• My revulsion for the Hot Dog began far away, when first I encountered the Beans with Frankfurter Chunks in Tomato Sauce in a can, in the Meal Combat, Individual. Though I have eaten many revolting dinner over the course of my life, I found this C Ration the second most horrible meal ever — only exceeded in its awfulness by the Ham & Lima Beans C Ration, which I would not feed to a starving man.

            Words cannot describe how hungry a man can get under the circumstances in which I was obliged to eat these C Rations. Ask any veteran of my era about Beanie Weenies or Ham and Mofos. They will attempt to tell you — but words will fail them, too. Indescribable.

          • Jay,
            a good hotdog is seasoned with nitrates and garlic. It is distinct from a brat, and a credible sausage in its own right. I am rather fond of the ones that Trader Joe’s sells, and the samples of Kirkland Signature brand seem decent as well.

            A good hotdog should be something one looks forward to, by and in of itself, with teh bread and condiments mere embellishments that do homage to the hotdog itself.

          • Only by special dispensation, and never on a plenary basis, is any hot dog allowed into the ranks of respectable sausages. Not every sausage is respectable. As Bismarck observed about the making of laws and sausages, those who love either should not watch them being made.

          • I’ve made hot dogs.

            The horror of it is vastly overrated.

          • A hot dog is just a sausage.

            Now, particular hot dogs are made with particularly crappy ingredients. But that is on the maker, not on the lowly dog.

          • Ah, but like Bismarck, you had the good sense to make your own, with recognisable ingredients. Such a sausage would pass muster.

            Others, other sausages, my friend, do not pass muster, inclusive of those unwholesome Beanie Weenies. They would fill me with gas like the Hindenburg, betraying my position, inflicting outrageous indignities upon my fellow troops, reducing esprit de corps. I feel certain they were a Communist Plot to reduce troop effectiveness and morale. And let no man light a match, lest the fate of the Hindenburg befall everyone inside that fetid APC. I remain deeply scarred on the subject of Hot Dogs. Call me unfair. Call me what you like. It mattereth not. I would eat one of your hot dogs. I will extend myself that far. But no farther. No, never.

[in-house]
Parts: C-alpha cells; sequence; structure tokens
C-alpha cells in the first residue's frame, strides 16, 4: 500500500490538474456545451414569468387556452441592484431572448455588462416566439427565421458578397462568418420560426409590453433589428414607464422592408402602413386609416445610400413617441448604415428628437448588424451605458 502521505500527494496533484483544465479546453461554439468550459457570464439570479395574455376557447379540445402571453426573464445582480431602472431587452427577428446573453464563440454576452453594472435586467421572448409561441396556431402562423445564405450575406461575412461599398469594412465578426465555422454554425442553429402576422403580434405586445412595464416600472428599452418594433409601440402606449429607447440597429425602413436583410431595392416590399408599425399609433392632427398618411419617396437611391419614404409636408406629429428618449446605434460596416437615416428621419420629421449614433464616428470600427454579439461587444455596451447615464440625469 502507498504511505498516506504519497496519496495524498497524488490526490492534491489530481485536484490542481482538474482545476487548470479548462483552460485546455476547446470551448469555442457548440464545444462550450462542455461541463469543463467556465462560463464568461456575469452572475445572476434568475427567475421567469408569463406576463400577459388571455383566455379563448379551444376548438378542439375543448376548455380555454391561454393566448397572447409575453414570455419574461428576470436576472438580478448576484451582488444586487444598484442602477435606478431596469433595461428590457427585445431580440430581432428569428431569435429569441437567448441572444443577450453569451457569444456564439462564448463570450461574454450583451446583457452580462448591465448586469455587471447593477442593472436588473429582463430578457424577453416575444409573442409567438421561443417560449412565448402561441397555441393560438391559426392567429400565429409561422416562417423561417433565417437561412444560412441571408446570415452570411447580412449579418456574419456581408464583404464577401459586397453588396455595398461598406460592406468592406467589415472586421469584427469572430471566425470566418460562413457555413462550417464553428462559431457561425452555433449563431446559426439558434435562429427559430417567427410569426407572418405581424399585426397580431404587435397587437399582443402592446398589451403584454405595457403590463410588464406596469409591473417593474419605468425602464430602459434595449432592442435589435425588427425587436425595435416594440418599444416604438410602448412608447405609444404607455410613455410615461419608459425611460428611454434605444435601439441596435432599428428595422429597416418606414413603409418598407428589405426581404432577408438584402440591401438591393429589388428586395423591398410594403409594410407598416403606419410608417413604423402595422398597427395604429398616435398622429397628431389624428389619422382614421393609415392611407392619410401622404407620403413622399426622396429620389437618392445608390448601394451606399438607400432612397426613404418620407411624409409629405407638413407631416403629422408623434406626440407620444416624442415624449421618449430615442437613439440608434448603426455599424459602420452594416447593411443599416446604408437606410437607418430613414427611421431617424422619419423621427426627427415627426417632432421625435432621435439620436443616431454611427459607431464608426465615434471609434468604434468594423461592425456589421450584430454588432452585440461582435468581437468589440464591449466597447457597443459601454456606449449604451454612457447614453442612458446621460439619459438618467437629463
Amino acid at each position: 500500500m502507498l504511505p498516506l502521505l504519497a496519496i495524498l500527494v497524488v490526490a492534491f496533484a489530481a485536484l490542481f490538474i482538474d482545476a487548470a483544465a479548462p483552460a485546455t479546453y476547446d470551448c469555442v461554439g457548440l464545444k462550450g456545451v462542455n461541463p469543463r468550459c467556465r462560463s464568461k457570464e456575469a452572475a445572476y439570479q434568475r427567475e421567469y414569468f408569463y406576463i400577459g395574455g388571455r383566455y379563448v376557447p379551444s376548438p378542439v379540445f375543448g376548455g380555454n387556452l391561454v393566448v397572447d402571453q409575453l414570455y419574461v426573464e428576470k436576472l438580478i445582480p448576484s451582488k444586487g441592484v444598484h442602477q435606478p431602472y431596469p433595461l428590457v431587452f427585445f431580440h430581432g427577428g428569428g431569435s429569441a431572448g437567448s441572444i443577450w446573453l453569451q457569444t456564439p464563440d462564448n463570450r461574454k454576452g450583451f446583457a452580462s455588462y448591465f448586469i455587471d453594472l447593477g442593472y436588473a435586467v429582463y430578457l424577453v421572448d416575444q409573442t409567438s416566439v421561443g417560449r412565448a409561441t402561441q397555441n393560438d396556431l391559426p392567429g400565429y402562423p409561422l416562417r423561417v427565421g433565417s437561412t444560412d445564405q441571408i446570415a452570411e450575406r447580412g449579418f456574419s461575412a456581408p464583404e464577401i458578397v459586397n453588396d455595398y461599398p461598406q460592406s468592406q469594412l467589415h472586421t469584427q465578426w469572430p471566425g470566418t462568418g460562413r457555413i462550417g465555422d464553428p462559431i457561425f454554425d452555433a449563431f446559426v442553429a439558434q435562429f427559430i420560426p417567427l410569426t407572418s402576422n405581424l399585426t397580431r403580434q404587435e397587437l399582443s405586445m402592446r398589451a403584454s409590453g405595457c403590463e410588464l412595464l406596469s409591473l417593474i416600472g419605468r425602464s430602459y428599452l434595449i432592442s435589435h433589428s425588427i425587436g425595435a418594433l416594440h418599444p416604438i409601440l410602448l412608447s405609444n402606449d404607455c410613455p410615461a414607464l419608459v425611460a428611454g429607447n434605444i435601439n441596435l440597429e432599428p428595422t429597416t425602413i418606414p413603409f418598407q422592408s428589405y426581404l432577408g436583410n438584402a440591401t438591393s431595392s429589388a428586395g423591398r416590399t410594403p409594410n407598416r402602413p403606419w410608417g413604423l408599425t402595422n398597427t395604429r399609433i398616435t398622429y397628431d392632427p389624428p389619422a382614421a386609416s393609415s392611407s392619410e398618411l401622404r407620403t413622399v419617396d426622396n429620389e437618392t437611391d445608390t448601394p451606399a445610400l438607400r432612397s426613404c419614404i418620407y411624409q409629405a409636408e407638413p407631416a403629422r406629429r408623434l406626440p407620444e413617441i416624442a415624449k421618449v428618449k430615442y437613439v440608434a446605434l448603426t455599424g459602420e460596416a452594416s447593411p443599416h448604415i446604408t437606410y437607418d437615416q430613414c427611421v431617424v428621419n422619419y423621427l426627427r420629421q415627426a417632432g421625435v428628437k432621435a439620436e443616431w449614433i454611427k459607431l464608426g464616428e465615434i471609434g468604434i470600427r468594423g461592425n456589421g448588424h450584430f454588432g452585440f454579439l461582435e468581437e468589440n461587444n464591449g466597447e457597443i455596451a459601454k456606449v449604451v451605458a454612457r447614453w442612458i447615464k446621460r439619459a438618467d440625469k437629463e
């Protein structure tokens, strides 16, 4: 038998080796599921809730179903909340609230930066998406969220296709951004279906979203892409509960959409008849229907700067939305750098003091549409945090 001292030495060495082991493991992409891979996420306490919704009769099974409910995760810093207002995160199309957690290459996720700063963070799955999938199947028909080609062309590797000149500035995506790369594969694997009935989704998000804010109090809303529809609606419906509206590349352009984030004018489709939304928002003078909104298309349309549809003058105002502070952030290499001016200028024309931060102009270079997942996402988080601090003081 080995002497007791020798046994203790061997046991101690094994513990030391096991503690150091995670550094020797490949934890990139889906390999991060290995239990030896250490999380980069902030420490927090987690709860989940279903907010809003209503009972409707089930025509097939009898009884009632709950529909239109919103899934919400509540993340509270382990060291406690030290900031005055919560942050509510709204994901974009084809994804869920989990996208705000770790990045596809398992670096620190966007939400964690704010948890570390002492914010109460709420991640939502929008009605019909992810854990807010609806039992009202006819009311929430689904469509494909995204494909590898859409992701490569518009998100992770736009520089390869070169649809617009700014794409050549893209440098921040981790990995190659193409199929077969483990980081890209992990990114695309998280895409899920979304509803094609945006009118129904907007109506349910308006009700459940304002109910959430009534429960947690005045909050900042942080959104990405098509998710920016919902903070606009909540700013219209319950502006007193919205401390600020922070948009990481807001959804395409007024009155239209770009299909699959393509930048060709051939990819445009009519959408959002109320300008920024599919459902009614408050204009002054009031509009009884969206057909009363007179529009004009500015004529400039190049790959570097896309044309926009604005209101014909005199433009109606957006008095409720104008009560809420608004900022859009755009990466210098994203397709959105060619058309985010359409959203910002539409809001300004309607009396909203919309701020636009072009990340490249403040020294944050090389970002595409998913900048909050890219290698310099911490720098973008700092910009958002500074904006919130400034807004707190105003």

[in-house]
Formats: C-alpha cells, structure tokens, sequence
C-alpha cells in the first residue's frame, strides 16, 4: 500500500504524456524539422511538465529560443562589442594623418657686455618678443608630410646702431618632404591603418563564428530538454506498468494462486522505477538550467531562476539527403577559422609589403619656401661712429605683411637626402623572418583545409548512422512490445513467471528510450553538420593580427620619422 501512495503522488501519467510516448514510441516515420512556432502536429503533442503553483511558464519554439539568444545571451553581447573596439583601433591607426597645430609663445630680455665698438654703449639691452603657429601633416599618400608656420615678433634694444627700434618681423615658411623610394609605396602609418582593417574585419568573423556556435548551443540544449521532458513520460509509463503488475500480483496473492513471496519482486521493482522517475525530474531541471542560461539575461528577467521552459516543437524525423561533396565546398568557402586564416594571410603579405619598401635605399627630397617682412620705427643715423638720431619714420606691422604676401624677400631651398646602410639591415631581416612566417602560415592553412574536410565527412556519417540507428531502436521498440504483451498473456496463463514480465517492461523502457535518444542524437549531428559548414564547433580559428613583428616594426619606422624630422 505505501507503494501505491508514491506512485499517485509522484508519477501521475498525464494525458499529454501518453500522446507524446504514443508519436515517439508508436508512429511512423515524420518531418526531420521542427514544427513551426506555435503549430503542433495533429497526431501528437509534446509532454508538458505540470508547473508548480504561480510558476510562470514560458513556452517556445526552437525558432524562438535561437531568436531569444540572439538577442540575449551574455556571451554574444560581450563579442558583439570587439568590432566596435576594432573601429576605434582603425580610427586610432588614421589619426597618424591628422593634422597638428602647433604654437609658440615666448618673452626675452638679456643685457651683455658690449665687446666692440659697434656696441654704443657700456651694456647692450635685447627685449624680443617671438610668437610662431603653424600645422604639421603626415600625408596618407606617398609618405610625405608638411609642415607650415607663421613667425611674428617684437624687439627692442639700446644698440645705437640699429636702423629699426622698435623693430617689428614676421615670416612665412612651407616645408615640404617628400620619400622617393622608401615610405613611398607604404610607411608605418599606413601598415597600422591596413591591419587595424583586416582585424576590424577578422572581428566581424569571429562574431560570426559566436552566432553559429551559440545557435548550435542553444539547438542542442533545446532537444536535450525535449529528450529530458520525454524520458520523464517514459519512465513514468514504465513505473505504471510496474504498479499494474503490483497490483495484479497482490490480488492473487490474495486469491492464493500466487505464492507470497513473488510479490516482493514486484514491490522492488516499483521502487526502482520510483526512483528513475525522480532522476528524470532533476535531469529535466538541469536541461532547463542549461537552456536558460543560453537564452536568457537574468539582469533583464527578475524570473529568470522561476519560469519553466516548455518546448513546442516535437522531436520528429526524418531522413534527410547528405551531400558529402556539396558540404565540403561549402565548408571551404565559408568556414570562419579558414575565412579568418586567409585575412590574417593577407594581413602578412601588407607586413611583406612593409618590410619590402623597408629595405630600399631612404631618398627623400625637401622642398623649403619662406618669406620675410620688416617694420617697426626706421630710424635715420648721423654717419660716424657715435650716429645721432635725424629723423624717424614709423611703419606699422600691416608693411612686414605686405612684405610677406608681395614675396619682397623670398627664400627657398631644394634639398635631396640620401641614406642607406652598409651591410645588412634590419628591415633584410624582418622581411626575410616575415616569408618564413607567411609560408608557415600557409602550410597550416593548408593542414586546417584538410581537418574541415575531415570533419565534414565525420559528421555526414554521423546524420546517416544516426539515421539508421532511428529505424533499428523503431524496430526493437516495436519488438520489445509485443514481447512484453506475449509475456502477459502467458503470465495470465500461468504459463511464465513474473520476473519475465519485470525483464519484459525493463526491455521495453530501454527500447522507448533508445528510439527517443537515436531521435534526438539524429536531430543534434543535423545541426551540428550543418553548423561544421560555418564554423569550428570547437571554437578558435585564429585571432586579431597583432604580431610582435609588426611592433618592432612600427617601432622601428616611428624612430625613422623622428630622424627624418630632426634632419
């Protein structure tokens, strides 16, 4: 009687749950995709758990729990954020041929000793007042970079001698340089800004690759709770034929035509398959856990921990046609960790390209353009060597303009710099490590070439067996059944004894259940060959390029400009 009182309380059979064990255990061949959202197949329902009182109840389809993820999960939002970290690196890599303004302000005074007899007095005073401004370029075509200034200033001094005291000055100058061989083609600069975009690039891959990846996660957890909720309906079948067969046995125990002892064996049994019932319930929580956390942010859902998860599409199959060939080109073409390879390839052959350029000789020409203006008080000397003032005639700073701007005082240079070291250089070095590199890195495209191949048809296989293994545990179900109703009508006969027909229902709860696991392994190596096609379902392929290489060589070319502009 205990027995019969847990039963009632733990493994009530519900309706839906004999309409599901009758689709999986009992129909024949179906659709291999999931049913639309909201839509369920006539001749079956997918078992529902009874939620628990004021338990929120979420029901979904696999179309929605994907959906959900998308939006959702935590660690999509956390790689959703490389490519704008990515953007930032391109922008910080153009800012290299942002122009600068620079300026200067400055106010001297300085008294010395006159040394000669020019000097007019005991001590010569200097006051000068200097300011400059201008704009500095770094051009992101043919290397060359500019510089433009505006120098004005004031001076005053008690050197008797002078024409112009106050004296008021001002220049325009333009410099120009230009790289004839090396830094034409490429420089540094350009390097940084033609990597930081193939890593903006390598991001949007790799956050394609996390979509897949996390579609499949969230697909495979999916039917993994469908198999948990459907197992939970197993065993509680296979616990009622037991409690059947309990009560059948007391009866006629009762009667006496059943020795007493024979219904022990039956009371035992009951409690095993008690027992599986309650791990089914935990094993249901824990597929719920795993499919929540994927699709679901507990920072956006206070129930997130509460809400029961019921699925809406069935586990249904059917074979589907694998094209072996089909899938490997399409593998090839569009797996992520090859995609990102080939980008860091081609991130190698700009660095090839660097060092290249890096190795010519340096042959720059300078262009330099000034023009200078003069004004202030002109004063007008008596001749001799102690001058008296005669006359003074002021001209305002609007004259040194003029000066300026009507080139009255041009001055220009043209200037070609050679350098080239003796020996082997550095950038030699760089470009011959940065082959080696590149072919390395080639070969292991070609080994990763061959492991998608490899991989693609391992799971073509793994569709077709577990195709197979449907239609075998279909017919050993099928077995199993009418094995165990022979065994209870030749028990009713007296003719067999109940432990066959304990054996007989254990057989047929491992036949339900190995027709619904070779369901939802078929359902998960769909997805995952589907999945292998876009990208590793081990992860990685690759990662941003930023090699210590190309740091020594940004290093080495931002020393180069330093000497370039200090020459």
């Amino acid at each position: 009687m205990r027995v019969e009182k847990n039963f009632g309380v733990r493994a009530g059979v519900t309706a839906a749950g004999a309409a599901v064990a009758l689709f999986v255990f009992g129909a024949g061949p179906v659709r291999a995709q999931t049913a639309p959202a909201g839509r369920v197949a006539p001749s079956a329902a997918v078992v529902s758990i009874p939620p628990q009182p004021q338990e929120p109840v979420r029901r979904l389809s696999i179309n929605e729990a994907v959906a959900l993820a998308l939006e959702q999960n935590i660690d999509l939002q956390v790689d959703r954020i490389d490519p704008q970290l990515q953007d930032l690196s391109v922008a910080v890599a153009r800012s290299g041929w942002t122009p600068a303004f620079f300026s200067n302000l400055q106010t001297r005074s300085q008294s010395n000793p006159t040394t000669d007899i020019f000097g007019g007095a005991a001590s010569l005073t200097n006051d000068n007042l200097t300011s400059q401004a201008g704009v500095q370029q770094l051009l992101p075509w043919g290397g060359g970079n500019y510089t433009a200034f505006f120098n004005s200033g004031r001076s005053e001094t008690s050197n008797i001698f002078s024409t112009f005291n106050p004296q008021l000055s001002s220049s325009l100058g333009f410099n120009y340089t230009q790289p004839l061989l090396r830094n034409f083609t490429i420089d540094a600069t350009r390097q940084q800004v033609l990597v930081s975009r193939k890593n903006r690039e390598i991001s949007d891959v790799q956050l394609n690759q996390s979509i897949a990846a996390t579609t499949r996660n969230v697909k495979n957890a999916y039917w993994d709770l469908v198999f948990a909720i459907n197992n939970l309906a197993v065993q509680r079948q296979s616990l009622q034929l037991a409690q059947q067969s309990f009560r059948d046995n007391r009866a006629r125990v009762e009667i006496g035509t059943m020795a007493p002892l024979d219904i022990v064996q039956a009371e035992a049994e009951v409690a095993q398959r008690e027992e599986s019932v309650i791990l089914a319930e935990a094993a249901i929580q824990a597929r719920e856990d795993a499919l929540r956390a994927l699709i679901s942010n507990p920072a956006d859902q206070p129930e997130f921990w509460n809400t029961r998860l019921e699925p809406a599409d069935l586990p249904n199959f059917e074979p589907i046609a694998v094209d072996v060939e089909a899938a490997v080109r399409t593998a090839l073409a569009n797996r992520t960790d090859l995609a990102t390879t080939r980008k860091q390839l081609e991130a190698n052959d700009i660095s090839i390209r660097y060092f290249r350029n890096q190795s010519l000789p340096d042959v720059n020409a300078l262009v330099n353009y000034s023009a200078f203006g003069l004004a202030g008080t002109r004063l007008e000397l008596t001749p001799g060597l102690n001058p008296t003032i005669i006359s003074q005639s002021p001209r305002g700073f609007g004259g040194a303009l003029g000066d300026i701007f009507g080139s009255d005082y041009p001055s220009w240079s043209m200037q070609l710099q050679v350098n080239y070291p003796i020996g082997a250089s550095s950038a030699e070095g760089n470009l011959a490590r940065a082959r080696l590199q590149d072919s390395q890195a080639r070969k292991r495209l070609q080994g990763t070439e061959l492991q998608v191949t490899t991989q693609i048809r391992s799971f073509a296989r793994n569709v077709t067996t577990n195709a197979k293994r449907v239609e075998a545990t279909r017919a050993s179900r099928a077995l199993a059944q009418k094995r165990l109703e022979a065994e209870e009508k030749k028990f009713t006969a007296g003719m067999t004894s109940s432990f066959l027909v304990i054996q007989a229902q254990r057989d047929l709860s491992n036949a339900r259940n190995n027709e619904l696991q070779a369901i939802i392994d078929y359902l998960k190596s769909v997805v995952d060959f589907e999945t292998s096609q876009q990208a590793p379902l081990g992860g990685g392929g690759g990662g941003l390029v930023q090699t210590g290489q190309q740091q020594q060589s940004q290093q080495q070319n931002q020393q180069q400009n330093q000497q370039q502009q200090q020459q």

• Before we go any further, I trust we are all in agreement that any hot dog worth it’s cow hooves is made with a natural casing… yes?

          • I pass one of the few hot dog restaurants in Austin every day on the way home from work. Passing it up is a daily test of my willpower.

          • One of my happiest memories was the day after Christmas in the town of Kitzingen. The sky was grey and snow was falling. A Turkish man was selling weisswurt on a kaiser roll from his little portable stand. I stood there, the snow melting against the surface of that piping-hot weisswurst, slathered in good German mustard, just the Turk and me, eating in silence, wishing that moment would never end.

  3. My inclination is to say that Hamburgers and Hot Dogs are not sandwiches but they fit the definition. My reaction is largely emotional. I’ve never thought of them as sandwiches.

    • FWIW, most menus tend to have separate “Burger” and “Sandwich” sections.

      Then, of course, their is the patty melt. Which I never understood. Isn’t it just a cheeseburger on regular bread instead of a delicious bun?

  4. Hot dogs and hamburgers are sandwiches, they are just so complex they need their own subset. As a vegetarian, I love hot dogs, but rarely get to eat them. Thank goodness I live near the mecca of dietary accommodations. Vegan and vegetarian hot dogs aren’t the same taste or texture of meat ones, but when you have a craving they work.

  5. For a thing to be a sandwich, it must first be food. Certain things which we call hot dogs are therefore sandwiches, while others are not. The presence of an identifiable meat is a necessary condition. As is the absence of Ketchup.

  6. Hamburgers are sandwiches.

    (A pulled pork sandwich comes on a bun, and it is certainly a sandwich.)

    I’m debating the over/under point Blaise makes above. I don’t think it matters. Maybe it does. I haven’t decided yet.

    A sandwich, however, must be of Anglo descent to be a sandwich. Earl of Sandwich, after all. Gyros, stuffed pitas, burritos, and the like are wraps, not sandwiches.

  7. So I decided to do an experiment. For lunch today, I went to the local Sonic to pick up a cheesy bacon dog on a pretzel bun. “It’s got grilled onions on it too, okay?” the young lady asked me. “That’s awesome”, I told her.

    As I ate it, I asked myself “Is this a sandwich?”

    As it turns out, the answer was “no”.

    So there you go.